Sometimes, when students are following their own interests, they have difficulty transitioning from the “fun” parts of a project to the “work” parts of a project. For example, Julian’s mom Kester is an artist, so she loves to draw. But in order to be a professional artist, she has to learn how to do things like create schedules, get clients, share files in the right formats, and send invoices. Likewise, many of our students have strong interests, but they have difficulty with the tasks around making an interest into a complete project, such as goal setting, schedules, and communication. We’ve been having lots of conversations with all of our students about the difference between using an interest to mess around and have fun, versus using an interest to create a successful school project.
According to our teachers’ observations, many of our students are afraid of failure. If you set a goal, there’s a chance you might fail, so it’s easier (and less scary!) to never set a goal in the first place. As we develop our new Base Camp curriculum, our teachers are working with each student and coaching them on goal setting and project management.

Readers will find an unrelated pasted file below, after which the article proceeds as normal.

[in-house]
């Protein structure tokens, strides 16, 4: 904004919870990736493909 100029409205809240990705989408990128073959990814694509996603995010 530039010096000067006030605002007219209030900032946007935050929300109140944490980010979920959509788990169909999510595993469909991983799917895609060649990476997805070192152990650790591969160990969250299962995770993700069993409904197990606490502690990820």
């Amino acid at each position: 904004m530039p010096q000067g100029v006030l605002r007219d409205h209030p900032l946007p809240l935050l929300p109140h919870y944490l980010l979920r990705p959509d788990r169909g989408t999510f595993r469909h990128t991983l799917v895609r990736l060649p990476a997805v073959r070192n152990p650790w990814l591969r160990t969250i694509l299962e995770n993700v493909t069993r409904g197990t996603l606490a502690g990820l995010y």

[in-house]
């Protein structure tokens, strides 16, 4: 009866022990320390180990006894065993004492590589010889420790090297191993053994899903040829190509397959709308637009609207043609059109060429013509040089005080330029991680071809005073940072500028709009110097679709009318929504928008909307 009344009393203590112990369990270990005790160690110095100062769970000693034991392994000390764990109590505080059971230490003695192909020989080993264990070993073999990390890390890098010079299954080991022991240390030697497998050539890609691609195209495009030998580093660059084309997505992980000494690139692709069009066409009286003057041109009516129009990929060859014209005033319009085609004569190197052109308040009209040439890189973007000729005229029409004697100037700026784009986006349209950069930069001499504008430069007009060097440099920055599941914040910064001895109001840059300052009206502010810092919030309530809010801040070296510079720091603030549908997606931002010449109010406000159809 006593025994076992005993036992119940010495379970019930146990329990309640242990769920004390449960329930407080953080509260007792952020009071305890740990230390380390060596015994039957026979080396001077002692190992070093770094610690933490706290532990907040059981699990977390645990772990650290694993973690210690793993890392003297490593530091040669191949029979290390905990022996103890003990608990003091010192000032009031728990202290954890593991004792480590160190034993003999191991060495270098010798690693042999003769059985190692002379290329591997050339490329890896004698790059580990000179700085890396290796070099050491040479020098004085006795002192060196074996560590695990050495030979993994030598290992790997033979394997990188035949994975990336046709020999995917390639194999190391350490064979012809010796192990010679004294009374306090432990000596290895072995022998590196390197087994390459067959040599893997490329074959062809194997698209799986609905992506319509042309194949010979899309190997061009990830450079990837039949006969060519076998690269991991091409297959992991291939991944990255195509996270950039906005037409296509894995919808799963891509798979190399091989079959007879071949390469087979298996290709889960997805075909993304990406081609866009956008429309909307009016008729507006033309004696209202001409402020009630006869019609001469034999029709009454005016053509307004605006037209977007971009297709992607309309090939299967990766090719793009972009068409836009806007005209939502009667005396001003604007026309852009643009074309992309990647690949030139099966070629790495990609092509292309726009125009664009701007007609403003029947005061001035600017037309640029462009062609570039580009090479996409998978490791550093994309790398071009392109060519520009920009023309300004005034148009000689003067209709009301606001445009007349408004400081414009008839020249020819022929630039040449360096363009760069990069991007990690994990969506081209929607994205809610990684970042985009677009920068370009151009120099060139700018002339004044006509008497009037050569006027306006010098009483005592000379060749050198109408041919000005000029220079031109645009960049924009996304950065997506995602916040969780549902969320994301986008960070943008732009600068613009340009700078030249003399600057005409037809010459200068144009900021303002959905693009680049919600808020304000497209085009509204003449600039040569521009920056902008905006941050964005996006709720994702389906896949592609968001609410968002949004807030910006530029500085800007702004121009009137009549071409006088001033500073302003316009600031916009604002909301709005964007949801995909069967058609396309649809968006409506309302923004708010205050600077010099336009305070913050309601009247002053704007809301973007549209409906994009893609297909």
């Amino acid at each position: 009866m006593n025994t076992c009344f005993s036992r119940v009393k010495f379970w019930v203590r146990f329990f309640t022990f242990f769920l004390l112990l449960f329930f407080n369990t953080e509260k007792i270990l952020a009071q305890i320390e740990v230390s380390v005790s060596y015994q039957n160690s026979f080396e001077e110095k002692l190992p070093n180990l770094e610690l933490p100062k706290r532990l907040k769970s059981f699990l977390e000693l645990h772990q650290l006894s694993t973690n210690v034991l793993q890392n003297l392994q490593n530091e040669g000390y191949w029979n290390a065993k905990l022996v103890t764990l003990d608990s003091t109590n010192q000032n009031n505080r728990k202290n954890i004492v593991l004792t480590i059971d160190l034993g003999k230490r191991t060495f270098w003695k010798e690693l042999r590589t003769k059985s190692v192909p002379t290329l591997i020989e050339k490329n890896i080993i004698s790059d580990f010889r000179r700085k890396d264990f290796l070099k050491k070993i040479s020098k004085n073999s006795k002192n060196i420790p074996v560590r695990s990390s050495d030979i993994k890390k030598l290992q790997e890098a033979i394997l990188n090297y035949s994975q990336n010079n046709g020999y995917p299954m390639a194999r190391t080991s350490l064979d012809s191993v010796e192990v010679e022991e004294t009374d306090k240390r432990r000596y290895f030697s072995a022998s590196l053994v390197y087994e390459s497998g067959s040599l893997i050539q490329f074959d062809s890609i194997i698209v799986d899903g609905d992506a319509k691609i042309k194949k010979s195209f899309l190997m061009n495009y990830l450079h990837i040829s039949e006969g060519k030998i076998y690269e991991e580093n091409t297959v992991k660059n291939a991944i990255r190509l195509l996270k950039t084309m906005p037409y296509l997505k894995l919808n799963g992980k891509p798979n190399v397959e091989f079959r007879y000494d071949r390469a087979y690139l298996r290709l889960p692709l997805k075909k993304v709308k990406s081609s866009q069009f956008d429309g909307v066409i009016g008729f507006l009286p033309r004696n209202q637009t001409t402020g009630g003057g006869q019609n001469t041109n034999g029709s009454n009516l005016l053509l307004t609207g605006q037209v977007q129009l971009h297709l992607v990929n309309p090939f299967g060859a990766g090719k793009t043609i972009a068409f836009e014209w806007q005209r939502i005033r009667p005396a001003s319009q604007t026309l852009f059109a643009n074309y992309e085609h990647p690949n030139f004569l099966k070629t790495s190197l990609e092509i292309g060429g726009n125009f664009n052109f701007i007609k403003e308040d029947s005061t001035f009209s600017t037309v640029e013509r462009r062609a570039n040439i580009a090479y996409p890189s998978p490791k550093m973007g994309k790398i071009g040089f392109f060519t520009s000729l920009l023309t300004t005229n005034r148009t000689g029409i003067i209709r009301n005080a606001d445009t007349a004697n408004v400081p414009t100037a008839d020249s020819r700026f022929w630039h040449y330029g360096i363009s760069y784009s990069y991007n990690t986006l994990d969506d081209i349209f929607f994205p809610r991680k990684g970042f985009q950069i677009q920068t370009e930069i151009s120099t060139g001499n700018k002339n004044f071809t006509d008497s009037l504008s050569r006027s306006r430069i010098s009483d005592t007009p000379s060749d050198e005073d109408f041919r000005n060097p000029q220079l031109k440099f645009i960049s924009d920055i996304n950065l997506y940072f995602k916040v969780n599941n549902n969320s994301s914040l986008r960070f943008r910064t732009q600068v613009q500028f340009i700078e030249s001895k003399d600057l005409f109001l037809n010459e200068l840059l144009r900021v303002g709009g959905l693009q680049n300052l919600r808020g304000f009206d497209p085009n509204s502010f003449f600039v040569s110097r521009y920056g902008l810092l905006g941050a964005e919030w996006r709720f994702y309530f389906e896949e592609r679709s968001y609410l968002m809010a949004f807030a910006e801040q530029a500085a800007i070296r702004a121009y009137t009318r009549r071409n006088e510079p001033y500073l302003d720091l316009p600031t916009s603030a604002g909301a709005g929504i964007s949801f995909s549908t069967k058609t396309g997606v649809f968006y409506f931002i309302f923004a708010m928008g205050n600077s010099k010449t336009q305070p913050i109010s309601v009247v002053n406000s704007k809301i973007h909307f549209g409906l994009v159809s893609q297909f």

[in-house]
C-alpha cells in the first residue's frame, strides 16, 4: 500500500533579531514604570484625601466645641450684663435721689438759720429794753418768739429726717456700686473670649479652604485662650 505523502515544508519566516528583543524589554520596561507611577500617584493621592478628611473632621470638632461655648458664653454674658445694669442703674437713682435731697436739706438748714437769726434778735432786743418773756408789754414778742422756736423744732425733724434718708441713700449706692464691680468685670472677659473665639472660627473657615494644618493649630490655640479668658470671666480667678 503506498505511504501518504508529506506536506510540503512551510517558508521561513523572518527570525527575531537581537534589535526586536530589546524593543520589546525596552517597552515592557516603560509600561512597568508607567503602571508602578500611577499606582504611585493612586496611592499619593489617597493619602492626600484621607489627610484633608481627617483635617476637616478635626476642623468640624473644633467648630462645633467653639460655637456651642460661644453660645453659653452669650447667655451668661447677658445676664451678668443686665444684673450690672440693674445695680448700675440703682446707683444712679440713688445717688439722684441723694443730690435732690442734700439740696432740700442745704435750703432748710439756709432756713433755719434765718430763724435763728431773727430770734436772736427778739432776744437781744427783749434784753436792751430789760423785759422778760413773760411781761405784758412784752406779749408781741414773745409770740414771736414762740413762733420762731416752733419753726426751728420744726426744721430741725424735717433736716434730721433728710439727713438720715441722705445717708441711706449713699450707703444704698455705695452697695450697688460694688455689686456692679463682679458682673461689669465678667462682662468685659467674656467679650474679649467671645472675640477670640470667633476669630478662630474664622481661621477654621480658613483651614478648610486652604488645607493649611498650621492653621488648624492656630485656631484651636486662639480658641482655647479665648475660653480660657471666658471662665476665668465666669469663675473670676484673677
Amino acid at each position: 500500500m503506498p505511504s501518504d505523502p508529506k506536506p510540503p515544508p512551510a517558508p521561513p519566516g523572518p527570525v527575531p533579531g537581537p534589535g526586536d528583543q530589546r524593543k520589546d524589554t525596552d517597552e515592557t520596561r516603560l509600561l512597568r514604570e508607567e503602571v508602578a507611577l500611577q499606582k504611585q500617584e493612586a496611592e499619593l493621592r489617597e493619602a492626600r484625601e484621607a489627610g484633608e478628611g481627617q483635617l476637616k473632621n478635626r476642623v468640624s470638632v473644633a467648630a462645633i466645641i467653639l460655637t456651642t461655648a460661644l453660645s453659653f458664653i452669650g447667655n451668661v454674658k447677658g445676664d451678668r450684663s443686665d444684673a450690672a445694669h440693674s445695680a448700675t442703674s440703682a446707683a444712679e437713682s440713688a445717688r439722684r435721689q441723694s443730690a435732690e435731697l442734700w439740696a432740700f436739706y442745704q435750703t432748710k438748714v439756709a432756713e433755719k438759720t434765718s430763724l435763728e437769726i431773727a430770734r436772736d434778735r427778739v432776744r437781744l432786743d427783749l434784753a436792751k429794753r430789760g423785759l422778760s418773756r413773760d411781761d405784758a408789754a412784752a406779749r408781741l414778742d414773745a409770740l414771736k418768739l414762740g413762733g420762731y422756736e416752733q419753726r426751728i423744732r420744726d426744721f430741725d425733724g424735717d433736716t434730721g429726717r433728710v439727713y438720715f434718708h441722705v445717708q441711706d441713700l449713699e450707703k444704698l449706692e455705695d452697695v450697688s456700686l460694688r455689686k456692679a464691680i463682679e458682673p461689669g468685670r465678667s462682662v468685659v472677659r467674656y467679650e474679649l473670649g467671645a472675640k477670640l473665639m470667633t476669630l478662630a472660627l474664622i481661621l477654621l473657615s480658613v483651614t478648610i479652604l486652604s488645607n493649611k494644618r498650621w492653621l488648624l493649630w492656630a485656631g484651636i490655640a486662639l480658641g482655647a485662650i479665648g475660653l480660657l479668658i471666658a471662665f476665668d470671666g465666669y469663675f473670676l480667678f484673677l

In the meantime, how can you help your student? For now, the best thing you can do is point out their successes.
Teens are very self-conscious. They see their failures, and they ignore their successes. And as both parents and teachers, I know we adults are often in the position of “nag” because there’s so much that needs to get done, and so many skills that our kids still have to learn. But when we talk to kids about what they CAN do and what they DID do, they start to see themselves as a person who can be successful.
As parents, let’s pause to point out times when our kid accomplished something useful, or learned something new. We can point out times when they were kind, or helpful. We can remind them, “Hey, remember when you were younger and you had a hard time with ____? Now you’re really good at it! You’ve grown up a lot recently, and I want you to know that I see it and I appreciate it.”
—Summary from LEADPrep Weekly Parent Info Sessions
with Kester Limner, LEADPrep Parent,
and Jacob Janin, Seattle Campus Director